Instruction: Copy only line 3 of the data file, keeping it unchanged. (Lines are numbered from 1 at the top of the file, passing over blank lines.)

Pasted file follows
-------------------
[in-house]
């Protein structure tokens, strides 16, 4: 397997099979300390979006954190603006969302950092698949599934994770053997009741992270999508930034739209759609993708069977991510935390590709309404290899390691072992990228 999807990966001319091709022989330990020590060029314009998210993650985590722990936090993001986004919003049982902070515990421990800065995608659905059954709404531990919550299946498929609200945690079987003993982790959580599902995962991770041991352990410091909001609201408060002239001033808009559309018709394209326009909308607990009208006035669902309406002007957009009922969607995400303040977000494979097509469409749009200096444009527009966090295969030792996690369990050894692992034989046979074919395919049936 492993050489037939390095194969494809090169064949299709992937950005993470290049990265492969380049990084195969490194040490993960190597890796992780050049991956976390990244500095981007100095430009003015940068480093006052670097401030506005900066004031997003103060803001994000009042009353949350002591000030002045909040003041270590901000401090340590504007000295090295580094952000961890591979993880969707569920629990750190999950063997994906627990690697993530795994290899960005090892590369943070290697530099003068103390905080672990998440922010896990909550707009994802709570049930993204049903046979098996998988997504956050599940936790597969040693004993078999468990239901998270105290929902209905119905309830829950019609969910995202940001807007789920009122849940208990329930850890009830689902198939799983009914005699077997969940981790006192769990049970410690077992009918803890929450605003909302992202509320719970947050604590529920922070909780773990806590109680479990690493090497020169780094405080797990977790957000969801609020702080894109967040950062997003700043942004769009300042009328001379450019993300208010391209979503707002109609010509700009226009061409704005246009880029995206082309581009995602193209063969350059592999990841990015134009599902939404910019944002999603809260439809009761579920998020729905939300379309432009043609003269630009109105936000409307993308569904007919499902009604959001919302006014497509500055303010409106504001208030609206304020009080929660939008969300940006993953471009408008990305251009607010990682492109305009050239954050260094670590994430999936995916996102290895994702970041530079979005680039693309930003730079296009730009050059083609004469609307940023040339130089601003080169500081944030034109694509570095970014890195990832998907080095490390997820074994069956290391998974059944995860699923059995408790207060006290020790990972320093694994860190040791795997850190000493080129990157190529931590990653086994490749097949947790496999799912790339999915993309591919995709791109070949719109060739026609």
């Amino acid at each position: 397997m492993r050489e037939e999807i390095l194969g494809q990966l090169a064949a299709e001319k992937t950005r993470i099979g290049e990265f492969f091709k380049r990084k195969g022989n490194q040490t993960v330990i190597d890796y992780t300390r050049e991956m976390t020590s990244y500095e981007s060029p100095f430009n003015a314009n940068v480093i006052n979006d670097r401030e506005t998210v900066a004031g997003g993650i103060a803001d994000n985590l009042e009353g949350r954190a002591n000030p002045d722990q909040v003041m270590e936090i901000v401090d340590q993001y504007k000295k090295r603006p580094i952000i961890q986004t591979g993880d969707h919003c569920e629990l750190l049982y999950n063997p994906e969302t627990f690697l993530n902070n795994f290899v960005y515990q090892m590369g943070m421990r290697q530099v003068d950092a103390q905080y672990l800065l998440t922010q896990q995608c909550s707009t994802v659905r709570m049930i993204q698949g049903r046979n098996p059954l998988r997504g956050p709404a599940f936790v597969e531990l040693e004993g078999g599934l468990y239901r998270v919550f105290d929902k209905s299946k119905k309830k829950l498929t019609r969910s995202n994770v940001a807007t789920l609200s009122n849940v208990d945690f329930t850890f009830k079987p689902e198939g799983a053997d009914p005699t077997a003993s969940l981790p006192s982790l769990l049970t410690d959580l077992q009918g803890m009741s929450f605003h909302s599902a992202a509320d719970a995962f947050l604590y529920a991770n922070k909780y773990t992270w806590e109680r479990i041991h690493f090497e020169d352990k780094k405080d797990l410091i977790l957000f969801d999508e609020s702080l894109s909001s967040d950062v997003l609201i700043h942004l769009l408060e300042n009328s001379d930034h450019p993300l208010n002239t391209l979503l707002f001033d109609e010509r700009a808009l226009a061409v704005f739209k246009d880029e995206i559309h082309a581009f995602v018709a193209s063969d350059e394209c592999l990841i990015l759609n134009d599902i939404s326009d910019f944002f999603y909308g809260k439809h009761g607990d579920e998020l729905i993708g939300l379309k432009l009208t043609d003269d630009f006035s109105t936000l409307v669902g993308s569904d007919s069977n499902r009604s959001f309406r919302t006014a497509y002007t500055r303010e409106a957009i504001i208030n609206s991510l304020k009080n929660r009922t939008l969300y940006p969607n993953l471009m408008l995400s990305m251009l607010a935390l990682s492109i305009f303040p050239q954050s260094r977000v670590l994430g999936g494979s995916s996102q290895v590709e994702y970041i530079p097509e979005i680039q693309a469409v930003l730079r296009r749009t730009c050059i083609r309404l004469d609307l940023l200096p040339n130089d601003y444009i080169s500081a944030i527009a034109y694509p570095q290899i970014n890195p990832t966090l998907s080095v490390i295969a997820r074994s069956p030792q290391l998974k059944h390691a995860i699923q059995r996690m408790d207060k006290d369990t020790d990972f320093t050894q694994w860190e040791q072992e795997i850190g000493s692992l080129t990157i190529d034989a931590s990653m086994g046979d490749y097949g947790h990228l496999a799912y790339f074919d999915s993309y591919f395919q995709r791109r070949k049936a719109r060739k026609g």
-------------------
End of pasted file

């Amino acid at each position: 397997m492993r050489e037939e999807i390095l194969g494809q990966l090169a064949a299709e001319k992937t950005r993470i099979g290049e990265f492969f091709k380049r990084k195969g022989n490194q040490t993960v330990i190597d890796y992780t300390r050049e991956m976390t020590s990244y500095e981007s060029p100095f430009n003015a314009n940068v480093i006052n979006d670097r401030e506005t998210v900066a004031g997003g993650i103060a803001d994000n985590l009042e009353g949350r954190a002591n000030p002045d722990q909040v003041m270590e936090i901000v401090d340590q993001y504007k000295k090295r603006p580094i952000i961890q986004t591979g993880d969707h919003c569920e629990l750190l049982y999950n063997p994906e969302t627990f690697l993530n902070n795994f290899v960005y515990q090892m590369g943070m421990r290697q530099v003068d950092a103390q905080y672990l800065l998440t922010q896990q995608c909550s707009t994802v659905r709570m049930i993204q698949g049903r046979n098996p059954l998988r997504g956050p709404a599940f936790v597969e531990l040693e004993g078999g599934l468990y239901r998270v919550f105290d929902k209905s299946k119905k309830k829950l498929t019609r969910s995202n994770v940001a807007t789920l609200s009122n849940v208990d945690f329930t850890f009830k079987p689902e198939g799983a053997d009914p005699t077997a003993s969940l981790p006192s982790l769990l049970t410690d959580l077992q009918g803890m009741s929450f605003h909302s599902a992202a509320d719970a995962f947050l604590y529920a991770n922070k909780y773990t992270w806590e109680r479990i041991h690493f090497e020169d352990k780094k405080d797990l410091i977790l957000f969801d999508e609020s702080l894109s909001s967040d950062v997003l609201i700043h942004l769009l408060e300042n009328s001379d930034h450019p993300l208010n002239t391209l979503l707002f001033d109609e010509r700009a808009l226009a061409v704005f739209k246009d880029e995206i559309h082309a581009f995602v018709a193209s063969d350059e394209c592999l990841i990015l759609n134009d599902i939404s326009d910019f944002f999603y909308g809260k439809h009761g607990d579920e998020l729905i993708g939300l379309k432009l009208t043609d003269d630009f006035s109105t936000l409307v669902g993308s569904d007919s069977n499902r009604s959001f309406r919302t006014a497509y002007t500055r303010e409106a957009i504001i208030n609206s991510l304020k009080n929660r009922t939008l969300y940006p969607n993953l471009m408008l995400s990305m251009l607010a935390l990682s492109i305009f303040p050239q954050s260094r977000v670590l994430g999936g494979s995916s996102q290895v590709e994702y970041i530079p097509e979005i680039q693309a469409v930003l730079r296009r749009t730009c050059i083609r309404l004469d609307l940023l200096p040339n130089d601003y444009i080169s500081a944030i527009a034109y694509p570095q290899i970014n890195p990832t966090l998907s080095v490390i295969a997820r074994s069956p030792q290391l998974k059944h390691a995860i699923q059995r996690m408790d207060k006290d369990t020790d990972f320093t050894q694994w860190e040791q072992e795997i850190g000493s692992l080129t990157i190529d034989a931590s990653m086994g046979d490749y097949g947790h990228l496999a799912y790339f074919d999915s993309y591919f395919q995709r791109r070949k049936a719109r060739k026609g």